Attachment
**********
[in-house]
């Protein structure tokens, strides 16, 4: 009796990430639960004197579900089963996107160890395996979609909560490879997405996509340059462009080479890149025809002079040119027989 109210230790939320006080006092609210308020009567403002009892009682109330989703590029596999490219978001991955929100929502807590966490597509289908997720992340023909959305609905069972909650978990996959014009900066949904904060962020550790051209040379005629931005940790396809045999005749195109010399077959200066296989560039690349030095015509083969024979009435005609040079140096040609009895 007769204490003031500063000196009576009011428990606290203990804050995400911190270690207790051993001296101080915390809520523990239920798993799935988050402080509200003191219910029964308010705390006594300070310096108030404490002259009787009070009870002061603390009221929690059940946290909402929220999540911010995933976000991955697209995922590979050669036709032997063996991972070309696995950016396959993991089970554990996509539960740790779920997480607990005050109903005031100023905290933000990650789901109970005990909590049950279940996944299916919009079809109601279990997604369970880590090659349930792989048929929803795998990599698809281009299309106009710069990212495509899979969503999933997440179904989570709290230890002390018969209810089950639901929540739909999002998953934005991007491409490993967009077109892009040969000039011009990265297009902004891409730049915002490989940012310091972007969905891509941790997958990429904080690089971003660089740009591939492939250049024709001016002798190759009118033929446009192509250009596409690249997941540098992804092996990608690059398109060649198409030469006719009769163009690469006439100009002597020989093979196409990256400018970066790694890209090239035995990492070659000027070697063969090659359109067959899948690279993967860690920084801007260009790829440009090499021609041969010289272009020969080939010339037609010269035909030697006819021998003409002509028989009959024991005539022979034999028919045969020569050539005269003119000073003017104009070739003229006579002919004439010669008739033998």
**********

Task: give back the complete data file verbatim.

[in-house]
């Protein structure tokens, strides 16, 4: 009796990430639960004197579900089963996107160890395996979609909560490879997405996509340059462009080479890149025809002079040119027989 109210230790939320006080006092609210308020009567403002009892009682109330989703590029596999490219978001991955929100929502807590966490597509289908997720992340023909959305609905069972909650978990996959014009900066949904904060962020550790051209040379005629931005940790396809045999005749195109010399077959200066296989560039690349030095015509083969024979009435005609040079140096040609009895 007769204490003031500063000196009576009011428990606290203990804050995400911190270690207790051993001296101080915390809520523990239920798993799935988050402080509200003191219910029964308010705390006594300070310096108030404490002259009787009070009870002061603390009221929690059940946290909402929220999540911010995933976000991955697209995922590979050669036709032997063996991972070309696995950016396959993991089970554990996509539960740790779920997480607990005050109903005031100023905290933000990650789901109970005990909590049950279940996944299916919009079809109601279990997604369970880590090659349930792989048929929803795998990599698809281009299309106009710069990212495509899979969503999933997440179904989570709290230890002390018969209810089950639901929540739909999002998953934005991007491409490993967009077109892009040969000039011009990265297009902004891409730049915002490989940012310091972007969905891509941790997958990429904080690089971003660089740009591939492939250049024709001016002798190759009118033929446009192509250009596409690249997941540098992804092996990608690059398109060649198409030469006719009769163009690469006439100009002597020989093979196409990256400018970066790694890209090239035995990492070659000027070697063969090659359109067959899948690279993967860690920084801007260009790829440009090499021609041969010289272009020969080939010339037609010269035909030697006819021998003409002509028989009959024991005539022979034999028919045969020569050539005269003119000073003017104009070739003229006579002919004439010669008739033998």